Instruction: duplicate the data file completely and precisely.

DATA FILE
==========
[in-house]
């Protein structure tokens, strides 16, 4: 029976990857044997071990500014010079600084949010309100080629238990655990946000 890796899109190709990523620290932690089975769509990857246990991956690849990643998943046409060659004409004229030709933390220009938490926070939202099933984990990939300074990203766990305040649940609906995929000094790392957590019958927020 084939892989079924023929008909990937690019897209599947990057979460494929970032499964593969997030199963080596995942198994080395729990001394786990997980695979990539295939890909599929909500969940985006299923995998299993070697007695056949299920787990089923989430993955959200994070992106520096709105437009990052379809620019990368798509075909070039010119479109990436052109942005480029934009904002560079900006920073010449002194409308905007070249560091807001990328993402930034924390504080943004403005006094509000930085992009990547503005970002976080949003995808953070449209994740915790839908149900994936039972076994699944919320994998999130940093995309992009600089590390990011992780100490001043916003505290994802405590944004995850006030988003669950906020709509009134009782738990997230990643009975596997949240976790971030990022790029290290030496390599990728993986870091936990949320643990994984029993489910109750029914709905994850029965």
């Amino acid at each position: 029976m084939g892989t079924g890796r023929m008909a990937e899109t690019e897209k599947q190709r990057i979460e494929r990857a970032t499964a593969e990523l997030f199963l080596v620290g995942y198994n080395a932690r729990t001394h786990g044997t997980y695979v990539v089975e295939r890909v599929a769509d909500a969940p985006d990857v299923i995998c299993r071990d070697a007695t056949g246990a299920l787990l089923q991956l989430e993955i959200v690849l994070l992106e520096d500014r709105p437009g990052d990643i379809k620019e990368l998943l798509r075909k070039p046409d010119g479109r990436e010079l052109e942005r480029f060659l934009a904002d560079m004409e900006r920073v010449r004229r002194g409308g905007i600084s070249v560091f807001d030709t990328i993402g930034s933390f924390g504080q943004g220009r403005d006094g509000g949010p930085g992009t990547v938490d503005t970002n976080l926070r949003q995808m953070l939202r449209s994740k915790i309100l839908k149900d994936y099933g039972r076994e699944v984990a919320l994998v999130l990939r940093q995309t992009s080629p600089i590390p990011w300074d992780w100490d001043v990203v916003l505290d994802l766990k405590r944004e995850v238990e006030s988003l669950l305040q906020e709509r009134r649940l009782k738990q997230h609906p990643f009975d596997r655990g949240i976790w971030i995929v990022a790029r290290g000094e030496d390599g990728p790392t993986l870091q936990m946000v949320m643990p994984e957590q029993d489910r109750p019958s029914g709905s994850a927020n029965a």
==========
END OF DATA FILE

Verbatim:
[in-house]
């Protein structure tokens, strides 16, 4: 029976990857044997071990500014010079600084949010309100080629238990655990946000 890796899109190709990523620290932690089975769509990857246990991956690849990643998943046409060659004409004229030709933390220009938490926070939202099933984990990939300074990203766990305040649940609906995929000094790392957590019958927020 084939892989079924023929008909990937690019897209599947990057979460494929970032499964593969997030199963080596995942198994080395729990001394786990997980695979990539295939890909599929909500969940985006299923995998299993070697007695056949299920787990089923989430993955959200994070992106520096709105437009990052379809620019990368798509075909070039010119479109990436052109942005480029934009904002560079900006920073010449002194409308905007070249560091807001990328993402930034924390504080943004403005006094509000930085992009990547503005970002976080949003995808953070449209994740915790839908149900994936039972076994699944919320994998999130940093995309992009600089590390990011992780100490001043916003505290994802405590944004995850006030988003669950906020709509009134009782738990997230990643009975596997949240976790971030990022790029290290030496390599990728993986870091936990949320643990994984029993489910109750029914709905994850029965």
């Amino acid at each position: 029976m084939g892989t079924g890796r023929m008909a990937e899109t690019e897209k599947q190709r990057i979460e494929r990857a970032t499964a593969e990523l997030f199963l080596v620290g995942y198994n080395a932690r729990t001394h786990g044997t997980y695979v990539v089975e295939r890909v599929a769509d909500a969940p985006d990857v299923i995998c299993r071990d070697a007695t056949g246990a299920l787990l089923q991956l989430e993955i959200v690849l994070l992106e520096d500014r709105p437009g990052d990643i379809k620019e990368l998943l798509r075909k070039p046409d010119g479109r990436e010079l052109e942005r480029f060659l934009a904002d560079m004409e900006r920073v010449r004229r002194g409308g905007i600084s070249v560091f807001d030709t990328i993402g930034s933390f924390g504080q943004g220009r403005d006094g509000g949010p930085g992009t990547v938490d503005t970002n976080l926070r949003q995808m953070l939202r449209s994740k915790i309100l839908k149900d994936y099933g039972r076994e699944v984990a919320l994998v999130l990939r940093q995309t992009s080629p600089i590390p990011w300074d992780w100490d001043v990203v916003l505290d994802l766990k405590r944004e995850v238990e006030s988003l669950l305040q906020e709509r009134r649940l009782k738990q997230h609906p990643f009975d596997r655990g949240i976790w971030i995929v990022a790029r290290g000094e030496d390599g990728p790392t993986l870091q936990m946000v949320m643990p994984e957590q029993d489910r109750p019958s029914g709905s994850a927020n029965a």